There are some freemium models, which follow shareware -> app store paradigm, and a lot of them show up in the official WP repo as “lite” versions of the pro plugins. But a lot of the standard go to plugins used by many developers do not have demos. They do their marketing like others.

I suppose it depends on who the user is. For instance, I buy a lot of software, and use it to build sites for clients. While they definitely benefit from it, it would be a stretch to say they “use” the software. In most cases I am the sole interface.

Now, for me, I greatly benefit. I can change the software, and I’ve submitted patches upstream to such packages. It seemed like the correct way to interact with the software, and I never thought about the commercial nature of the software. As I mentioned in person, what you are buying is support and ongoing updates. In a way I see this as crowdfunding a developer to fix a particular problem for me (with money coming from all the other paying customers).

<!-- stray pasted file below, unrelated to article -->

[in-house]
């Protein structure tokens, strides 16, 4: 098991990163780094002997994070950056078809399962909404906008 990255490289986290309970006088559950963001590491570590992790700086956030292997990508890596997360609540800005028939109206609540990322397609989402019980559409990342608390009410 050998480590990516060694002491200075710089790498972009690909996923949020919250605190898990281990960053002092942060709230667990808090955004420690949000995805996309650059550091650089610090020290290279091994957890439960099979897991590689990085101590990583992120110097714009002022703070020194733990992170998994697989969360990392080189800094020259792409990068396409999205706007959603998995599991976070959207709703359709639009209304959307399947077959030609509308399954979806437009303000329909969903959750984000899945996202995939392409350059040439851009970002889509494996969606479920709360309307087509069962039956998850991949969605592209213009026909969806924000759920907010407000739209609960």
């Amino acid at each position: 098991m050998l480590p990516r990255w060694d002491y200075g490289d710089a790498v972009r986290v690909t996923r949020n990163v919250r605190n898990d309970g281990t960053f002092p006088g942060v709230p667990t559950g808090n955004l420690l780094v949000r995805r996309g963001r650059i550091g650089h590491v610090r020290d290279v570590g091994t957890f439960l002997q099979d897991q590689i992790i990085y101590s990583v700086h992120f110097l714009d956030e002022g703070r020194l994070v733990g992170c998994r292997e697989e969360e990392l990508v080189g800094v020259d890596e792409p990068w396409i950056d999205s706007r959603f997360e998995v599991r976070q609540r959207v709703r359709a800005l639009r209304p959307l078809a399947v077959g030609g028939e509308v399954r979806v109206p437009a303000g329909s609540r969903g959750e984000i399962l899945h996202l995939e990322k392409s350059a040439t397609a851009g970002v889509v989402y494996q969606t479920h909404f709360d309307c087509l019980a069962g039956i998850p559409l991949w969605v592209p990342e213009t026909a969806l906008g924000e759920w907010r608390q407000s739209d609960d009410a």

There have been examples of what you’ve noted, case in point being WooCommerce, which started as a fork of another commerce plugin (or WordPress, which is a fork of b2, and really does the heavy lifting for all the other plugins ^_^). If one follows WordPress news/drama, every six months some asshat comes along and bundles a bunch of GPL software together and sales it was pennies of what one would pay if they bought it from all the folks that develop it. And it always ends with them getting a C&D from projects for trademark infringement and complaints from customers that tried to get a deal and end up with no support. Next time it happens I will post it here.